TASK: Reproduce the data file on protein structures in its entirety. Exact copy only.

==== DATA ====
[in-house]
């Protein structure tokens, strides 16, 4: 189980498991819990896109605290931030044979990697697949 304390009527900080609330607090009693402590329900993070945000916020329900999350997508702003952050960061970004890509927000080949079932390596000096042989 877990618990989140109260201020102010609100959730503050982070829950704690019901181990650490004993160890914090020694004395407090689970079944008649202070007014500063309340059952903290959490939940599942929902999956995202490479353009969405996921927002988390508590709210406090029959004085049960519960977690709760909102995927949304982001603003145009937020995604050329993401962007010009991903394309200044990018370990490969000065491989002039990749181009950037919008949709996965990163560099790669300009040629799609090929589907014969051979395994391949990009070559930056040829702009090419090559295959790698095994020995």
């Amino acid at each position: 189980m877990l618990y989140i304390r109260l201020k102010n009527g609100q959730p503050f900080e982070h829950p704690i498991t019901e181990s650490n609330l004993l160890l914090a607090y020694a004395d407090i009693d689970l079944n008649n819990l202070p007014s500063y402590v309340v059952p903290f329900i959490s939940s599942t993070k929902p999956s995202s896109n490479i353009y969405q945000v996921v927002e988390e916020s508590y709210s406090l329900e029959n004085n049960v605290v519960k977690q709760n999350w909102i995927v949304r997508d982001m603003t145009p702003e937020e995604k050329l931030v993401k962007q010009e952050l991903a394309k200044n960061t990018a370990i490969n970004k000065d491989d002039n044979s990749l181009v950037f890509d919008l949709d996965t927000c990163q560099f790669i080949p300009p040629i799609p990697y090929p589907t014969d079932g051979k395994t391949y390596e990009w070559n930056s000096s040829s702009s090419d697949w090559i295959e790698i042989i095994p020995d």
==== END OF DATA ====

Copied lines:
[in-house]
């Protein structure tokens, strides 16, 4: 189980498991819990896109605290931030044979990697697949 304390009527900080609330607090009693402590329900993070945000916020329900999350997508702003952050960061970004890509927000080949079932390596000096042989 877990618990989140109260201020102010609100959730503050982070829950704690019901181990650490004993160890914090020694004395407090689970079944008649202070007014500063309340059952903290959490939940599942929902999956995202490479353009969405996921927002988390508590709210406090029959004085049960519960977690709760909102995927949304982001603003145009937020995604050329993401962007010009991903394309200044990018370990490969000065491989002039990749181009950037919008949709996965990163560099790669300009040629799609090929589907014969051979395994391949990009070559930056040829702009090419090559295959790698095994020995």
């Amino acid at each position: 189980m877990l618990y989140i304390r109260l201020k102010n009527g609100q959730p503050f900080e982070h829950p704690i498991t019901e181990s650490n609330l004993l160890l914090a607090y020694a004395d407090i009693d689970l079944n008649n819990l202070p007014s500063y402590v309340v059952p903290f329900i959490s939940s599942t993070k929902p999956s995202s896109n490479i353009y969405q945000v996921v927002e988390e916020s508590y709210s406090l329900e029959n004085n049960v605290v519960k977690q709760n999350w909102i995927v949304r997508d982001m603003t145009p702003e937020e995604k050329l931030v993401k962007q010009e952050l991903a394309k200044n960061t990018a370990i490969n970004k000065d491989d002039n044979s990749l181009v950037f890509d919008l949709d996965t927000c990163q560099f790669i080949p300009p040629i799609p990697y090929p589907t014969d079932g051979k395994t391949y390596e990009w070559n930056s000096s040829s702009s090419d697949w090559i295959e790698i042989i095994p020995d």